Monday, June 4, 2012

Bullous Pemphigoid

Bullous pemphigoid is an autoimmune disease that attacks proteins in the basement membrane known variably as 230 and 180 kD (kiloDalton) proteins or Type XVII Collagen. These proteins are in the basement membrane and act as intrinsic parts of the hemidesmosome which tacks down the basal cell keratinocytes to the basement membrane.  Once these proteins are attacked and lysed by the autoantibodies, they float up because they are no longer attached, and lymphatic fluid fills up the space underneath the floating sheets of keratinocytes, resulting in fluid-filled blisters.  

If you look at the pic above, you see very tense blisters.  The tense blisters are tense because they contain the entire epidermis on top of them. More important, you see the red, inflamed background.  That red background is where the autoantibodies are attaching themselves to the hemidesmosomes and thus triggering the lytic reaction, and so THAT is the area where you want to do your biopsy for IF.  What you will see on H and E is lots of eosinophils, some neutrophils, and the very beginnings of separation of the basement membrane from the basal layer.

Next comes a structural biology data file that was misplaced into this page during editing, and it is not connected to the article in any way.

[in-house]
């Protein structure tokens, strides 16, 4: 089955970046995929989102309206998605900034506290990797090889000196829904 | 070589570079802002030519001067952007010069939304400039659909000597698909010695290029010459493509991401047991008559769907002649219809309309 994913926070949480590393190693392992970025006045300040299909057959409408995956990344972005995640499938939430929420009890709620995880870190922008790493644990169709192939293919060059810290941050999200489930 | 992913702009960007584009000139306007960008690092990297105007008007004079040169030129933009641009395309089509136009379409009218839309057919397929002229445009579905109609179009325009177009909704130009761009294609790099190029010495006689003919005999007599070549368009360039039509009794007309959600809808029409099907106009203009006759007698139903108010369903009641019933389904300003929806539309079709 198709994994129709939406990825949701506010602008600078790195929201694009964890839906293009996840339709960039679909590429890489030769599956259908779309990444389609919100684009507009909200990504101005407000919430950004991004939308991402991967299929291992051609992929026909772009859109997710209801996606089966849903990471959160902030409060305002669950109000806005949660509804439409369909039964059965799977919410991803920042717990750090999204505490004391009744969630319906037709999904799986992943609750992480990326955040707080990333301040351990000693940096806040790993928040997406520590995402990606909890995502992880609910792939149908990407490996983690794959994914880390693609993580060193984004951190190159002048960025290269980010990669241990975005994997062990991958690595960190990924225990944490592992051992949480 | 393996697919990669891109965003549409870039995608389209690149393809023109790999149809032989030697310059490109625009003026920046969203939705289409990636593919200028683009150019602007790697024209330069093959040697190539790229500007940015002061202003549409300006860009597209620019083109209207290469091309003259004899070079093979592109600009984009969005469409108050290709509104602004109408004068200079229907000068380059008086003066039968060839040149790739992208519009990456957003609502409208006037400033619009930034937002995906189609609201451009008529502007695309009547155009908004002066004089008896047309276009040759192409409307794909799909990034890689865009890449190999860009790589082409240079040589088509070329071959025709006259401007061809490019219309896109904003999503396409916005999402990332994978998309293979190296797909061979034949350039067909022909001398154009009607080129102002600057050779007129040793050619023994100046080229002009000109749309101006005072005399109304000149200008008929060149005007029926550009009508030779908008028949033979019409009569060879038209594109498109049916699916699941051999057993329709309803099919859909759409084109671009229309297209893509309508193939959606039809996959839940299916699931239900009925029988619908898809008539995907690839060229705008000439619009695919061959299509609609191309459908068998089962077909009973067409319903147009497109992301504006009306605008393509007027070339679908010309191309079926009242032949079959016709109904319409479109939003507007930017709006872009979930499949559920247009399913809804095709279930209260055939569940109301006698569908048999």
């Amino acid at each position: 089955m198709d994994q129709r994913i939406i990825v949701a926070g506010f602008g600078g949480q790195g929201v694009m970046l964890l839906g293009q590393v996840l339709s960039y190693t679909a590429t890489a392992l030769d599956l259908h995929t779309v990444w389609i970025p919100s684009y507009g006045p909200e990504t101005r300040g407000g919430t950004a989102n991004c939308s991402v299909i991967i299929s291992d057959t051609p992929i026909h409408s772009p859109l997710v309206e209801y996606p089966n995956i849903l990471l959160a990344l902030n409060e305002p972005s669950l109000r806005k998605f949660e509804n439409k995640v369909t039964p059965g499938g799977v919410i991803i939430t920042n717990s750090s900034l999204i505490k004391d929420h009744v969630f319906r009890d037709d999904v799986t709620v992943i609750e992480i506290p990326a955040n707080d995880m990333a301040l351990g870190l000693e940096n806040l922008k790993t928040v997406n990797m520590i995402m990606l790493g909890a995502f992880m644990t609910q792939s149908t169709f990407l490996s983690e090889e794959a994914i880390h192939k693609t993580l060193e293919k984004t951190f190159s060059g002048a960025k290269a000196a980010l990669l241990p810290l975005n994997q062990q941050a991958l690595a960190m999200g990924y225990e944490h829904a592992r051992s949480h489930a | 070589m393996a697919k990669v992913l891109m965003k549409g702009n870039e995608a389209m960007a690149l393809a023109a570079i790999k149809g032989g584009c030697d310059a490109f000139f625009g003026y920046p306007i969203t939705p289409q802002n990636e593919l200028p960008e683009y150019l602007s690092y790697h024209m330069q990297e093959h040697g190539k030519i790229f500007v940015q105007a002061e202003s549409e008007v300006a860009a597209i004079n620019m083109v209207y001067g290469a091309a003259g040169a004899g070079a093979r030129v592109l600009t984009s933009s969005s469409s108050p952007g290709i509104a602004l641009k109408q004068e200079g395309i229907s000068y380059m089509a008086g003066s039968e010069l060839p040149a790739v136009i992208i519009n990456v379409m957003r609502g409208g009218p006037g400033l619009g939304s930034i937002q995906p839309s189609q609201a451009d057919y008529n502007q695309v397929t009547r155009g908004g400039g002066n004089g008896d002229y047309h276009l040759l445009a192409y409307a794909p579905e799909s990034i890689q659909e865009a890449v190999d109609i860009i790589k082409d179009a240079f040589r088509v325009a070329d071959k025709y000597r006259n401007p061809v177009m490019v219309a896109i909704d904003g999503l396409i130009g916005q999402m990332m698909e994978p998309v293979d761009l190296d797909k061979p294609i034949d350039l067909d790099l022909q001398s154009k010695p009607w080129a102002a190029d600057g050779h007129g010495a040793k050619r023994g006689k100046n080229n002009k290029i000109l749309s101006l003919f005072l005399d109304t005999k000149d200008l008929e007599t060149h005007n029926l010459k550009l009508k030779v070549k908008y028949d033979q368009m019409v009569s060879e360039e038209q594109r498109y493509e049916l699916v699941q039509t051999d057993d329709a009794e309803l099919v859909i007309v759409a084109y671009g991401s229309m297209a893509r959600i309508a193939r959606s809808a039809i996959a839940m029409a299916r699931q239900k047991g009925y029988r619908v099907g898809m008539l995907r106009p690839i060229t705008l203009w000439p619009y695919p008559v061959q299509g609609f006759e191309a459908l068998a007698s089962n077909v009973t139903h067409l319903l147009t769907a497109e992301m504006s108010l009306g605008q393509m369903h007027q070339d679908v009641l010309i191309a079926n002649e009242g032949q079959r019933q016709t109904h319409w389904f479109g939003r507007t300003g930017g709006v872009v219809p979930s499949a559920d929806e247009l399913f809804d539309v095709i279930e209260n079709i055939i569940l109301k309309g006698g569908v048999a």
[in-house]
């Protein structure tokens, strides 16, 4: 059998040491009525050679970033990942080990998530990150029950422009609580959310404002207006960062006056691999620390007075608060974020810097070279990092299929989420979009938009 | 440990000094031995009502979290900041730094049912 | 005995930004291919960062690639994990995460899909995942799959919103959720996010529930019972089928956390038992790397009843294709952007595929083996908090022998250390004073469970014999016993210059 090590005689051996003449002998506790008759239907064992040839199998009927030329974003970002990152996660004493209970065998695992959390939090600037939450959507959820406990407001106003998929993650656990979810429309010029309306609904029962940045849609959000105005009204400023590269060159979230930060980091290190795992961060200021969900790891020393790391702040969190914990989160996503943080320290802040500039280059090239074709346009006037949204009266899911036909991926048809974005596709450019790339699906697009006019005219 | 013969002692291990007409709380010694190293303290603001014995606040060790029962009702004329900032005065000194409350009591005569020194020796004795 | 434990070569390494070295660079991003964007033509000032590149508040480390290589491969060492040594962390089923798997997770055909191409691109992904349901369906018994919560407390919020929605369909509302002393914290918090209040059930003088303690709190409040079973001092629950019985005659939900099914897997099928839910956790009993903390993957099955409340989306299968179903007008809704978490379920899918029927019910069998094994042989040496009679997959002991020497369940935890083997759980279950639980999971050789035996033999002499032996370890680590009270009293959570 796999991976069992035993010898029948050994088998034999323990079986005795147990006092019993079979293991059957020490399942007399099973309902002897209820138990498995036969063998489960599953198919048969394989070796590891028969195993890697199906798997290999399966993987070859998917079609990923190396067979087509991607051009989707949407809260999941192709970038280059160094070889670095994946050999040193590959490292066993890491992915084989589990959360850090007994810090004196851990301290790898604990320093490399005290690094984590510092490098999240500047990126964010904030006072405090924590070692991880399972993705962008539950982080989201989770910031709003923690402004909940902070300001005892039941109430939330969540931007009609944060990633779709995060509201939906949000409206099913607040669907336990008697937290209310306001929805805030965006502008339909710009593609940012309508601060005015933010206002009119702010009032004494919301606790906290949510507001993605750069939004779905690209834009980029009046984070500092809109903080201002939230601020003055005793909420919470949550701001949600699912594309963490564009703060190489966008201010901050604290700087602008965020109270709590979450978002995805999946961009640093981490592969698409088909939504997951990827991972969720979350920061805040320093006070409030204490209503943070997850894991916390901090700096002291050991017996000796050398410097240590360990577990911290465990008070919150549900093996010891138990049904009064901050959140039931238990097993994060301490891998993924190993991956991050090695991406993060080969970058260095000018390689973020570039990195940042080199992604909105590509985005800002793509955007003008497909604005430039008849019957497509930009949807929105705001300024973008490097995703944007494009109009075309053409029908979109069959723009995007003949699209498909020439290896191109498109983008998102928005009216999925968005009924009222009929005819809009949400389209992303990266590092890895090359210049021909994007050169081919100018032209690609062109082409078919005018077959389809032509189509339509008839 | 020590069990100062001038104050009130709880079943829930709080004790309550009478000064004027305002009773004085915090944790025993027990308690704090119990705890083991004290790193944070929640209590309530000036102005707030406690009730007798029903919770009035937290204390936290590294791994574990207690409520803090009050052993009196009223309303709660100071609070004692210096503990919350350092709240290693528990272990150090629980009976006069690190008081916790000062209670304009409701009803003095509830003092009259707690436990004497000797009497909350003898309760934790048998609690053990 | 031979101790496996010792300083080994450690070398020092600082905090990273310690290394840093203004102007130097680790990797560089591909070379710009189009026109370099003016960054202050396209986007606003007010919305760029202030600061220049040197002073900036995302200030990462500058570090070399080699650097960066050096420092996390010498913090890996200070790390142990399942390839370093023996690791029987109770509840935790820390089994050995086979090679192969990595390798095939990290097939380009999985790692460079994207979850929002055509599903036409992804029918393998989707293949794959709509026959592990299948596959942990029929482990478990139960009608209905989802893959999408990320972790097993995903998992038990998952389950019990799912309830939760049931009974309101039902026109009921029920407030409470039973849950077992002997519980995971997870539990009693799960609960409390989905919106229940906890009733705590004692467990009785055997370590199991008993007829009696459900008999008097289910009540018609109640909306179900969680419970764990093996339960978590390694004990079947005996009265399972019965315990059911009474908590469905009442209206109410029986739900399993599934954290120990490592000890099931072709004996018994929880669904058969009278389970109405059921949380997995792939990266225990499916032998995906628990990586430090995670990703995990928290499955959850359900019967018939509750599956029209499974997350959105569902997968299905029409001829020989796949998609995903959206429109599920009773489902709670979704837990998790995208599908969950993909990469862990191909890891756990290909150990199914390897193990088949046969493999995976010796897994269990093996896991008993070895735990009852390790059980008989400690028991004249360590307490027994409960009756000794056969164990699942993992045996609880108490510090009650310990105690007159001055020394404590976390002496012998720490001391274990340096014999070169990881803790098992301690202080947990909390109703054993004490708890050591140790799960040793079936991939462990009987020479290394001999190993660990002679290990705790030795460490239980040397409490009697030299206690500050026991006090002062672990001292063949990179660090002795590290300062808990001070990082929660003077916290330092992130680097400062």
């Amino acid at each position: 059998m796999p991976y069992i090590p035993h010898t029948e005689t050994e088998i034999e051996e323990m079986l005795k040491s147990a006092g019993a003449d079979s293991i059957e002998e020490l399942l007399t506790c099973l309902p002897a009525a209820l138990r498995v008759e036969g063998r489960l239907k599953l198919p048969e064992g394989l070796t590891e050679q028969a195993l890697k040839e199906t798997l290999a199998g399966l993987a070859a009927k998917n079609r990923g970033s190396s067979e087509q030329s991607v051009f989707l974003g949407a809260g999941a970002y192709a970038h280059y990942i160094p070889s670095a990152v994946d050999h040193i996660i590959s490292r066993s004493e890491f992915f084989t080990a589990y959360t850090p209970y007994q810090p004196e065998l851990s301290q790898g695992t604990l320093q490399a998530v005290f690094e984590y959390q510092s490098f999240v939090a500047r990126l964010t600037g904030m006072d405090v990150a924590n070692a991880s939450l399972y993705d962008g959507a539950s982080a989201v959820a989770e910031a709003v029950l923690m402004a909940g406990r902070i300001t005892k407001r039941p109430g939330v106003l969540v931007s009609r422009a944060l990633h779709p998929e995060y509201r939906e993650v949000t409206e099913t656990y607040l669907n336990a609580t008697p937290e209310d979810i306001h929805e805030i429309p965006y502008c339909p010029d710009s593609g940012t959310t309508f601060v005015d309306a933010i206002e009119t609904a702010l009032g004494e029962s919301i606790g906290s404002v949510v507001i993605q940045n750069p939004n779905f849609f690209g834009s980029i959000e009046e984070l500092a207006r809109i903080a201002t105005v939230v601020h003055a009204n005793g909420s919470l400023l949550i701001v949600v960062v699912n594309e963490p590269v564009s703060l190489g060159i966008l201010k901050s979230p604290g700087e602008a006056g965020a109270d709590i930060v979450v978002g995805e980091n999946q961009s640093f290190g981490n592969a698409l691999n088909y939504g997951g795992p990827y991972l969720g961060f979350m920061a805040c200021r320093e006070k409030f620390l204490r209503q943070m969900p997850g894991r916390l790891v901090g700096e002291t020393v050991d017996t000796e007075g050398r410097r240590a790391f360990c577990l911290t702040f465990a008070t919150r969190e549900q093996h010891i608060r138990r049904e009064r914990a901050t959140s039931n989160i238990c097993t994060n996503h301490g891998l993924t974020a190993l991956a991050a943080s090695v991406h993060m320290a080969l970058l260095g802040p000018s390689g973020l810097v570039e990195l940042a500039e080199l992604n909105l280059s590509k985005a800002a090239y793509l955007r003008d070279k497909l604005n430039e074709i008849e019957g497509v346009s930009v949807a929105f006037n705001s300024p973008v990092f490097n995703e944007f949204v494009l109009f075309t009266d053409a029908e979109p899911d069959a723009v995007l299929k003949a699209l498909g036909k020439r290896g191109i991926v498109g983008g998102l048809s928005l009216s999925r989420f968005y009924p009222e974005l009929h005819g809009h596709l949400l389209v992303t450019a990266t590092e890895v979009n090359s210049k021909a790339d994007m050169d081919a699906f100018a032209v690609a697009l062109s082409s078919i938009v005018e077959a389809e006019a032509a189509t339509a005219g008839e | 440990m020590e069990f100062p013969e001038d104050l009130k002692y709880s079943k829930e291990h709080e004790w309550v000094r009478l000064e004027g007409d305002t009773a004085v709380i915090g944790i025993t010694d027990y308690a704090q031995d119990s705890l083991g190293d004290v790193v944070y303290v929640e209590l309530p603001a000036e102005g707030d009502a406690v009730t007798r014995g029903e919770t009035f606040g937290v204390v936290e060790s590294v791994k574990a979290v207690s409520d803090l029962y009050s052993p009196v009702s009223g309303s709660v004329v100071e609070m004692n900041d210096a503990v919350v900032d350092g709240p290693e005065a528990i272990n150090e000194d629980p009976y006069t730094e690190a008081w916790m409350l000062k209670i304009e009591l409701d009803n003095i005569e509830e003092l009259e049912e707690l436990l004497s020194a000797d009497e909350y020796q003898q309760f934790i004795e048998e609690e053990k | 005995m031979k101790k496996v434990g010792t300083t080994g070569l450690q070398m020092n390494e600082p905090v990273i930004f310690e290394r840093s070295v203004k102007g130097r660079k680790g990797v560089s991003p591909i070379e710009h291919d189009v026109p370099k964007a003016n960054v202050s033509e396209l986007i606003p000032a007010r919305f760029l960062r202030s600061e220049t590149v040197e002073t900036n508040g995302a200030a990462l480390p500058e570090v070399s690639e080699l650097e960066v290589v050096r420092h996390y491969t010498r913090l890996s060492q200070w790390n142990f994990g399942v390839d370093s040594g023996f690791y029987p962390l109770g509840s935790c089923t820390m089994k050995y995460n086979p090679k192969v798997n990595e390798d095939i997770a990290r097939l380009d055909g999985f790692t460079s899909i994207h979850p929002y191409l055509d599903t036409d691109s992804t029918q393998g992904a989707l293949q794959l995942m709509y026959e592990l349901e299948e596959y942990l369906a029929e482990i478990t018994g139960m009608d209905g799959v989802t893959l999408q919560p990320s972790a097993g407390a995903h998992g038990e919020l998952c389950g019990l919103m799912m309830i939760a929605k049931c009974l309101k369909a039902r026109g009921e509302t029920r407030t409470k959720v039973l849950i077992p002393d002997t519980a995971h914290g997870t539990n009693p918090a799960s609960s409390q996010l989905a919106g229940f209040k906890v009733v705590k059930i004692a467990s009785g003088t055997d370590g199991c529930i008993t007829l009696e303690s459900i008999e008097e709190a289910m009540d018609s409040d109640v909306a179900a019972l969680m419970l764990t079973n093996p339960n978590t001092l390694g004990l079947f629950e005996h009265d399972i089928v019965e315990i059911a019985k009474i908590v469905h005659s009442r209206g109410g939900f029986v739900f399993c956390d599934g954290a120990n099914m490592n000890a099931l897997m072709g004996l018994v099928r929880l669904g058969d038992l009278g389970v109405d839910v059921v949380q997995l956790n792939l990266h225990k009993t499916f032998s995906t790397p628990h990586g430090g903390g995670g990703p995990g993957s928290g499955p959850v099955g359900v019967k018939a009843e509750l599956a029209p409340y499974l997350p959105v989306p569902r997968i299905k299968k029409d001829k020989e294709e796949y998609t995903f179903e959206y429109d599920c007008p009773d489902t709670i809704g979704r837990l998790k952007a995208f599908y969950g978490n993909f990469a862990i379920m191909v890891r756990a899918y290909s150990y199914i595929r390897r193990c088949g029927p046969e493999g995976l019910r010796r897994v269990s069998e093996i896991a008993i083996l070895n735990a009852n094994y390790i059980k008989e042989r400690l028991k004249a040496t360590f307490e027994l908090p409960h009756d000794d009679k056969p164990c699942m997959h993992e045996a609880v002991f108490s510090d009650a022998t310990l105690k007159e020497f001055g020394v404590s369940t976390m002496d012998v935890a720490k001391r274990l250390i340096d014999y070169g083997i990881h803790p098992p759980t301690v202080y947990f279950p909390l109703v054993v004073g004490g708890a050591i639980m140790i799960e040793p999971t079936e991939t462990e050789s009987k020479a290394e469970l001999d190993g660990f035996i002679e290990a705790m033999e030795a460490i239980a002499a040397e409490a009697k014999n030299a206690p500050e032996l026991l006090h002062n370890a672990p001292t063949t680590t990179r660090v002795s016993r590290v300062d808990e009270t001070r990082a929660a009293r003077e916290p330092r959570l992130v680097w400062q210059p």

As I have said before, it takes three hands to do an IF biopsy for this condition:  One to hold the skin, one to hold the punch, and one to direct the biopsying hand away from the blisters and onto the inflamed skin.

For those of you who guessed contact, the info that he was getting worse should have steered you away from that. He should have gradually improved over the two weeks.  For those of you who guessed bullous impetigo, I would have given you a better pic of the honey colored crusting.  Also, the blisters would have been more flaccid.

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